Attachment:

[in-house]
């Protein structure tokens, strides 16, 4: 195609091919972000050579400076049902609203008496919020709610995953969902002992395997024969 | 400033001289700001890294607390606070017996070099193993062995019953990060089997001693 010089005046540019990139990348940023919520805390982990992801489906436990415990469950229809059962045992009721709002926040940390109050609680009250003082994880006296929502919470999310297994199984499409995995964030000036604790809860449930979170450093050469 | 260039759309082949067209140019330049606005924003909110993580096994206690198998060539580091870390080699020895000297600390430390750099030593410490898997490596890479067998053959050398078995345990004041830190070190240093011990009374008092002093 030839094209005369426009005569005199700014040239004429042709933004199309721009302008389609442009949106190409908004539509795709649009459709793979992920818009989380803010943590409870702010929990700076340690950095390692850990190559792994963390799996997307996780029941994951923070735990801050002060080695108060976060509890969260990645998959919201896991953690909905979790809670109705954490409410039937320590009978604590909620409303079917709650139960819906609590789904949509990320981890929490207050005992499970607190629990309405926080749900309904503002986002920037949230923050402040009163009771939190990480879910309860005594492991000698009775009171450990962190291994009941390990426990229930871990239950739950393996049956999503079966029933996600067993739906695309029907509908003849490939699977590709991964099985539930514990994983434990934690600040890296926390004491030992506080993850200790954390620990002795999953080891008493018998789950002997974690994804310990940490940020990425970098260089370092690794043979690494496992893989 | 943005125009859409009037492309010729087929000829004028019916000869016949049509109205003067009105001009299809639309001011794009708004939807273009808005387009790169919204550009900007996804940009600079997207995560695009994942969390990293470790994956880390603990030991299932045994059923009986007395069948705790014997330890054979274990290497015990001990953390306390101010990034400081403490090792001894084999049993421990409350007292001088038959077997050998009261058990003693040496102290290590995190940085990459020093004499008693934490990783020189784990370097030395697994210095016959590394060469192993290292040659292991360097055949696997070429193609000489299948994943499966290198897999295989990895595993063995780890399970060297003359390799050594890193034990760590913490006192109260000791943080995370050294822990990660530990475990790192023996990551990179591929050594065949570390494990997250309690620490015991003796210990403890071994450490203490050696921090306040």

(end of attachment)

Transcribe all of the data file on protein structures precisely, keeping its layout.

[in-house]
């Protein structure tokens, strides 16, 4: 195609091919972000050579400076049902609203008496919020709610995953969902002992395997024969 | 400033001289700001890294607390606070017996070099193993062995019953990060089997001693 010089005046540019990139990348940023919520805390982990992801489906436990415990469950229809059962045992009721709002926040940390109050609680009250003082994880006296929502919470999310297994199984499409995995964030000036604790809860449930979170450093050469 | 260039759309082949067209140019330049606005924003909110993580096994206690198998060539580091870390080699020895000297600390430390750099030593410490898997490596890479067998053959050398078995345990004041830190070190240093011990009374008092002093 030839094209005369426009005569005199700014040239004429042709933004199309721009302008389609442009949106190409908004539509795709649009459709793979992920818009989380803010943590409870702010929990700076340690950095390692850990190559792994963390799996997307996780029941994951923070735990801050002060080695108060976060509890969260990645998959919201896991953690909905979790809670109705954490409410039937320590009978604590909620409303079917709650139960819906609590789904949509990320981890929490207050005992499970607190629990309405926080749900309904503002986002920037949230923050402040009163009771939190990480879910309860005594492991000698009775009171450990962190291994009941390990426990229930871990239950739950393996049956999503079966029933996600067993739906695309029907509908003849490939699977590709991964099985539930514990994983434990934690600040890296926390004491030992506080993850200790954390620990002795999953080891008493018998789950002997974690994804310990940490940020990425970098260089370092690794043979690494496992893989 | 943005125009859409009037492309010729087929000829004028019916000869016949049509109205003067009105001009299809639309001011794009708004939807273009808005387009790169919204550009900007996804940009600079997207995560695009994942969390990293470790994956880390603990030991299932045994059923009986007395069948705790014997330890054979274990290497015990001990953390306390101010990034400081403490090792001894084999049993421990409350007292001088038959077997050998009261058990003693040496102290290590995190940085990459020093004499008693934490990783020189784990370097030395697994210095016959590394060469192993290292040659292991360097055949696997070429193609000489299948994943499966290198897999295989990895595993063995780890399970060297003359390799050594890193034990760590913490006192109260000791943080995370050294822990990660530990475990790192023996990551990179591929050594065949570390494990997250309690620490015991003796210990403890071994450490203490050696921090306040």